Talking about the brain very simply. Very, very simply.

January 23, 2013 at 11:35 am | Posted in Uncategorized | 4 Comments
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I’ve just come across, as perhaps you already have, the Up-Goer Five Text Editor.

It tests what you type in the box (in English) against a list of the most commonly-used words. The ‘ten hundred’ most common — presumably described that way because ‘thousand’ isn’t a common enough word.

Now, I’m not altogether in favour of this. What’s the point of having all those gorgeous words to play with if you don’t use them and, by using them, encourage other people to use them too? The connection between language and thought is, shall we say, contested — philosophers have been arguing over it for ages and show no signs of desisting any time soon — but I’m tempted by George Orwell’s 1984 view here: simplify and restrict language, and you risk restricting the minds that express themselves through it.

On the other hand, I am in favour of clarity, and using language carefully. And it’s a fun challenge.

So here’s my off-the-cuff attempt to explain why neuroscience is hard.

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The brain is a very hard thing to understand. It’s full of very many bits and pieces, such as cells and the things inside them, which talk to each other in very many ways. That makes for a problem: how do we get a grip on all those conversations inside the cells and between cells? Understanding has to be done bit by bit, and there are lots and lots of bits. Too many for any one person to get their head around. Together, those bits make up us. They allow us to think, feel, act, believe and be the amazing humans we are.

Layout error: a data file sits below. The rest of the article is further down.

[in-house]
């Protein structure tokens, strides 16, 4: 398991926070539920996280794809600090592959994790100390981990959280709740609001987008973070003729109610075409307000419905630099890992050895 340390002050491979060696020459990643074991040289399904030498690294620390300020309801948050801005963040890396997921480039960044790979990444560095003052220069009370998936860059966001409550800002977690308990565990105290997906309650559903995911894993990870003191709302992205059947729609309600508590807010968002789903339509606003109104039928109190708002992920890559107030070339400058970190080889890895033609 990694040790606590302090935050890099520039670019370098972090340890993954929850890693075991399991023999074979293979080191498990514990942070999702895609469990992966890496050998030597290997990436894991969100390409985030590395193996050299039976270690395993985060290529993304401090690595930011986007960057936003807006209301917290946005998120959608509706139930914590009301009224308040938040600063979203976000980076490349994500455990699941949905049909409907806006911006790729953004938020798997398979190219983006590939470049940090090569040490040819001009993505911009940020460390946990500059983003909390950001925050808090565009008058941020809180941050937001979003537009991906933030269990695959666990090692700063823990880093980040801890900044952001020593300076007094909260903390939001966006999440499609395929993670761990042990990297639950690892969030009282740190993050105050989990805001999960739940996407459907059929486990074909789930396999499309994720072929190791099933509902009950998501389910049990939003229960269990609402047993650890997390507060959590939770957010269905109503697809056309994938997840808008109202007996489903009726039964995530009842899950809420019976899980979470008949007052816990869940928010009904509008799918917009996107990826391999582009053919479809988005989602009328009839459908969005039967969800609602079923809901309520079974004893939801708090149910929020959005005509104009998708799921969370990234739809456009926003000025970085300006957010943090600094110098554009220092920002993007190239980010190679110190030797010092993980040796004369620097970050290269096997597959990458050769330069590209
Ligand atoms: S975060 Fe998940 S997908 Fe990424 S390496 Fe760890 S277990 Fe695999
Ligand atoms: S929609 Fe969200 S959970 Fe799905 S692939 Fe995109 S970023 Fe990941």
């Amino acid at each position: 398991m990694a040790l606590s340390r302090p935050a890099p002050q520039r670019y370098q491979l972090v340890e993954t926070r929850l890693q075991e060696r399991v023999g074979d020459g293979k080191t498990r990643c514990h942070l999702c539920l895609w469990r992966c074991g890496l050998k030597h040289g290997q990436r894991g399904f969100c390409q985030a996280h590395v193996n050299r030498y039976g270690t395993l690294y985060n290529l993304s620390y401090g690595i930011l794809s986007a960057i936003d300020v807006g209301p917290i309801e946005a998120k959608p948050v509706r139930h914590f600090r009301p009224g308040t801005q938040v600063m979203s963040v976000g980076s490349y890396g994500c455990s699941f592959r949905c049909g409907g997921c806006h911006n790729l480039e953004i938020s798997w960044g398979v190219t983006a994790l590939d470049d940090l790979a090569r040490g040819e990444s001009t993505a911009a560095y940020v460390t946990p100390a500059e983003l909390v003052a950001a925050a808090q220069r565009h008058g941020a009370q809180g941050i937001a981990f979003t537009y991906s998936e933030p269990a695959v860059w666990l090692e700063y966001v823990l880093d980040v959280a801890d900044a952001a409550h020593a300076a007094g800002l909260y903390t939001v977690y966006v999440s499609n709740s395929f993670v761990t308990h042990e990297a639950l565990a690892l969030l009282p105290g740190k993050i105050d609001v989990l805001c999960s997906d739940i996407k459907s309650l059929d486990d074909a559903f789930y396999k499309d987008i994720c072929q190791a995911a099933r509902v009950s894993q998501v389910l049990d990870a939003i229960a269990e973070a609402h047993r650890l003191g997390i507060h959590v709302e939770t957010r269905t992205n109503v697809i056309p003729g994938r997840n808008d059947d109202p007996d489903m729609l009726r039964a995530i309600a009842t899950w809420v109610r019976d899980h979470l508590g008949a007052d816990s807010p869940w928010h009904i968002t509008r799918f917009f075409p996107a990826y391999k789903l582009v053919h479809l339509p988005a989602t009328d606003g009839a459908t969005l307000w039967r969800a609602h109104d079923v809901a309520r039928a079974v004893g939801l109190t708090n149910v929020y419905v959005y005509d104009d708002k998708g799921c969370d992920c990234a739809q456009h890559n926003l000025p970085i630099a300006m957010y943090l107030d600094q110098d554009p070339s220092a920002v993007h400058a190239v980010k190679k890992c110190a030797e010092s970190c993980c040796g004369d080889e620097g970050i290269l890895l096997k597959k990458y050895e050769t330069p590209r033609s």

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If you’d like to try it yourself, the link is here.

 

 

Why Good Writing Matters

January 9, 2013 at 10:56 am | Posted in Uncategorized | 120 Comments
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A hand about to write

Years ago now, I recall a senior scientist who’d read a piece of my work saying doubtfully, ‘It’s very well-written. Very literary.’ The implication was clear: ‘But is it good science?’

With hindsight, I can agree: that particular effort wasn’t ace. I can’t even remember its title, and the obscurity’s well-deserved. What did stick was my surprise that my colleague (undoubtedly a good scientist) saw good science and good writing as not just independent, but even perhaps opposed, since science is all about precision and language is irretrievably vague.

Years later, I still have a problem with this. Continue Reading Why Good Writing Matters…

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